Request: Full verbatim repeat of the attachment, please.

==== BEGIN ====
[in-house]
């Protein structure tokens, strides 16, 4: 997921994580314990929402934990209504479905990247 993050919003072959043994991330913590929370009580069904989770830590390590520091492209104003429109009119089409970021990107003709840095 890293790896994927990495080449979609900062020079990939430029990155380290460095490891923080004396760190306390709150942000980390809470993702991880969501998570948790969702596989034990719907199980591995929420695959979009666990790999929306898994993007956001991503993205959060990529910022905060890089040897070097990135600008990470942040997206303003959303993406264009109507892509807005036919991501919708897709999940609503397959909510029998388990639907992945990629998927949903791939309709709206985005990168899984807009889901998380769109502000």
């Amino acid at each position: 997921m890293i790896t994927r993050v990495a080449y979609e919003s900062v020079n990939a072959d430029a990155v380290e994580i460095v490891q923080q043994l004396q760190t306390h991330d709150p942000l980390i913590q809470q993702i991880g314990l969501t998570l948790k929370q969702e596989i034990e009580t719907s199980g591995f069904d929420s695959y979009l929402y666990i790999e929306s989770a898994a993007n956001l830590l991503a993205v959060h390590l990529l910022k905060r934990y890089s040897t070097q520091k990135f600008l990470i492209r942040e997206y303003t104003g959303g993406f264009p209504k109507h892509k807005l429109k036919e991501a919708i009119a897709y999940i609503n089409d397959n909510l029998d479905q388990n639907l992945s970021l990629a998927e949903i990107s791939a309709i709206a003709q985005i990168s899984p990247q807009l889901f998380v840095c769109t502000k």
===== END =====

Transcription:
[in-house]
């Protein structure tokens, strides 16, 4: 997921994580314990929402934990209504479905990247 993050919003072959043994991330913590929370009580069904989770830590390590520091492209104003429109009119089409970021990107003709840095 890293790896994927990495080449979609900062020079990939430029990155380290460095490891923080004396760190306390709150942000980390809470993702991880969501998570948790969702596989034990719907199980591995929420695959979009666990790999929306898994993007956001991503993205959060990529910022905060890089040897070097990135600008990470942040997206303003959303993406264009109507892509807005036919991501919708897709999940609503397959909510029998388990639907992945990629998927949903791939309709709206985005990168899984807009889901998380769109502000």
């Amino acid at each position: 997921m890293i790896t994927r993050v990495a080449y979609e919003s900062v020079n990939a072959d430029a990155v380290e994580i460095v490891q923080q043994l004396q760190t306390h991330d709150p942000l980390i913590q809470q993702i991880g314990l969501t998570l948790k929370q969702e596989i034990e009580t719907s199980g591995f069904d929420s695959y979009l929402y666990i790999e929306s989770a898994a993007n956001l830590l991503a993205v959060h390590l990529l910022k905060r934990y890089s040897t070097q520091k990135f600008l990470i492209r942040e997206y303003t104003g959303g993406f264009p209504k109507h892509k807005l429109k036919e991501a919708i009119a897709y999940i609503n089409d397959n909510l029998d479905q388990n639907l992945s970021l990629a998927e949903i990107s791939a309709i709206a003709q985005i990168s899984p990247q807009l889901f998380v840095c769109t502000k």